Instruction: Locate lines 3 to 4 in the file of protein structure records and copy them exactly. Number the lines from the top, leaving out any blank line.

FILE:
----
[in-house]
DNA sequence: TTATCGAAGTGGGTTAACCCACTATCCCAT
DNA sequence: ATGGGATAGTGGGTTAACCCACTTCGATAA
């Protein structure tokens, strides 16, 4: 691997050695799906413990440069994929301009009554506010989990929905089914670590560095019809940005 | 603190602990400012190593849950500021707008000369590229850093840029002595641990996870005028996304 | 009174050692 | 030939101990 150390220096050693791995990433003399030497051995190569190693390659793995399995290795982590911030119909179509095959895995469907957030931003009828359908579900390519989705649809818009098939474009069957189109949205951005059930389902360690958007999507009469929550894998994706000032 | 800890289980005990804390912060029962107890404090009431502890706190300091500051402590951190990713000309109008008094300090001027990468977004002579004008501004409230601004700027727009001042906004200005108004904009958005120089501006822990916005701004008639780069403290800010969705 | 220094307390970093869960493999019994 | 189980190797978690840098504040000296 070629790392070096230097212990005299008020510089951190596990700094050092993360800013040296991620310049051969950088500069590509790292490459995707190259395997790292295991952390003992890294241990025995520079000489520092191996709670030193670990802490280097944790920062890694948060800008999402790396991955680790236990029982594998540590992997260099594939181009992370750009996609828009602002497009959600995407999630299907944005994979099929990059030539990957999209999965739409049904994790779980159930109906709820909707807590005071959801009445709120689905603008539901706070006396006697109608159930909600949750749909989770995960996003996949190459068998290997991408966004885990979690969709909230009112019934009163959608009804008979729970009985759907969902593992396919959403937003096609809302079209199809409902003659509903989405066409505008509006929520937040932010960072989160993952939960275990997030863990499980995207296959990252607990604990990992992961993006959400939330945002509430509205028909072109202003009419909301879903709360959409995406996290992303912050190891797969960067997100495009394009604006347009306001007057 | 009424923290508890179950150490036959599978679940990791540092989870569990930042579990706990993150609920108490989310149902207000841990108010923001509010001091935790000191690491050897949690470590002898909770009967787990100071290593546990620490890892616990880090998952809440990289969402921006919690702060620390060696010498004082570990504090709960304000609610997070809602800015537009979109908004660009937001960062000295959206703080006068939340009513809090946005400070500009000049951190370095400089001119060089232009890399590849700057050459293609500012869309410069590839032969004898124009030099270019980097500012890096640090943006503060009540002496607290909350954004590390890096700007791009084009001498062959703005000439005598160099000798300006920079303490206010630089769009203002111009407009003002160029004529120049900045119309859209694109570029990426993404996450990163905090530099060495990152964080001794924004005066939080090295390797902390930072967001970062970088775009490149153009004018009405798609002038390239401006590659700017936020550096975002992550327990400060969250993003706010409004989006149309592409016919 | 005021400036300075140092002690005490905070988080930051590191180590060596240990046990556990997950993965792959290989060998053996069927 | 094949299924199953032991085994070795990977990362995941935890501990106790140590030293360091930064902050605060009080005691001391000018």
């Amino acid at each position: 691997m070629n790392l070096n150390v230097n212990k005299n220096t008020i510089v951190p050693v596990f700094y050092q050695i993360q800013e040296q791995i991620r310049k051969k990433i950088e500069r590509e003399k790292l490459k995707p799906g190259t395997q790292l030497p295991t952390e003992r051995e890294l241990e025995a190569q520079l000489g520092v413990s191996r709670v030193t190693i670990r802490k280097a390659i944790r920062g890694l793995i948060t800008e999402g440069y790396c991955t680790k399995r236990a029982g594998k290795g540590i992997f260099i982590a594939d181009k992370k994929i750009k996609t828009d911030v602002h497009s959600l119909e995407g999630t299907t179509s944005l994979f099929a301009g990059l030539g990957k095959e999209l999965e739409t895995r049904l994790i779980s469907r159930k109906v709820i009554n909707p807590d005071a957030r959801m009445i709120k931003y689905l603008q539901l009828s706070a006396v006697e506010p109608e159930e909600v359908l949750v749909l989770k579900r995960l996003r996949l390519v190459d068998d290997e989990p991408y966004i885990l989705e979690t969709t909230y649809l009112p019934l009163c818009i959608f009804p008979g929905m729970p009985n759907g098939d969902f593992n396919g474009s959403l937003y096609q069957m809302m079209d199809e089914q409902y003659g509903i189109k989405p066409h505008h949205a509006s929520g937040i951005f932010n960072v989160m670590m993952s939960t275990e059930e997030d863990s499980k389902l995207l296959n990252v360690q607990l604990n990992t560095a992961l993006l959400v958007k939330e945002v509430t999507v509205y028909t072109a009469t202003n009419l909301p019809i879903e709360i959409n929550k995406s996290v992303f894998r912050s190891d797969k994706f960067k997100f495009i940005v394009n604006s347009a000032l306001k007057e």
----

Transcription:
DNA sequence: ATGGGATAGTGGGTTAACCCACTTCGATAA
């Protein structure tokens, strides 16, 4: 691997050695799906413990440069994929301009009554506010989990929905089914670590560095019809940005 | 603190602990400012190593849950500021707008000369590229850093840029002595641990996870005028996304 | 009174050692 | 030939101990 150390220096050693791995990433003399030497051995190569190693390659793995399995290795982590911030119909179509095959895995469907957030931003009828359908579900390519989705649809818009098939474009069957189109949205951005059930389902360690958007999507009469929550894998994706000032 | 800890289980005990804390912060029962107890404090009431502890706190300091500051402590951190990713000309109008008094300090001027990468977004002579004008501004409230601004700027727009001042906004200005108004904009958005120089501006822990916005701004008639780069403290800010969705 | 220094307390970093869960493999019994 | 189980190797978690840098504040000296 070629790392070096230097212990005299008020510089951190596990700094050092993360800013040296991620310049051969950088500069590509790292490459995707190259395997790292295991952390003992890294241990025995520079000489520092191996709670030193670990802490280097944790920062890694948060800008999402790396991955680790236990029982594998540590992997260099594939181009992370750009996609828009602002497009959600995407999630299907944005994979099929990059030539990957999209999965739409049904994790779980159930109906709820909707807590005071959801009445709120689905603008539901706070006396006697109608159930909600949750749909989770995960996003996949190459068998290997991408966004885990979690969709909230009112019934009163959608009804008979729970009985759907969902593992396919959403937003096609809302079209199809409902003659509903989405066409505008509006929520937040932010960072989160993952939960275990997030863990499980995207296959990252607990604990990992992961993006959400939330945002509430509205028909072109202003009419909301879903709360959409995406996290992303912050190891797969960067997100495009394009604006347009306001007057 | 009424923290508890179950150490036959599978679940990791540092989870569990930042579990706990993150609920108490989310149902207000841990108010923001509010001091935790000191690491050897949690470590002898909770009967787990100071290593546990620490890892616990880090998952809440990289969402921006919690702060620390060696010498004082570990504090709960304000609610997070809602800015537009979109908004660009937001960062000295959206703080006068939340009513809090946005400070500009000049951190370095400089001119060089232009890399590849700057050459293609500012869309410069590839032969004898124009030099270019980097500012890096640090943006503060009540002496607290909350954004590390890096700007791009084009001498062959703005000439005598160099000798300006920079303490206010630089769009203002111009407009003002160029004529120049900045119309859209694109570029990426993404996450990163905090530099060495990152964080001794924004005066939080090295390797902390930072967001970062970088775009490149153009004018009405798609002038390239401006590659700017936020550096975002992550327990400060969250993003706010409004989006149309592409016919 | 005021400036300075140092002690005490905070988080930051590191180590060596240990046990556990997950993965792959290989060998053996069927 | 094949299924199953032991085994070795990977990362995941935890501990106790140590030293360091930064902050605060009080005691001391000018």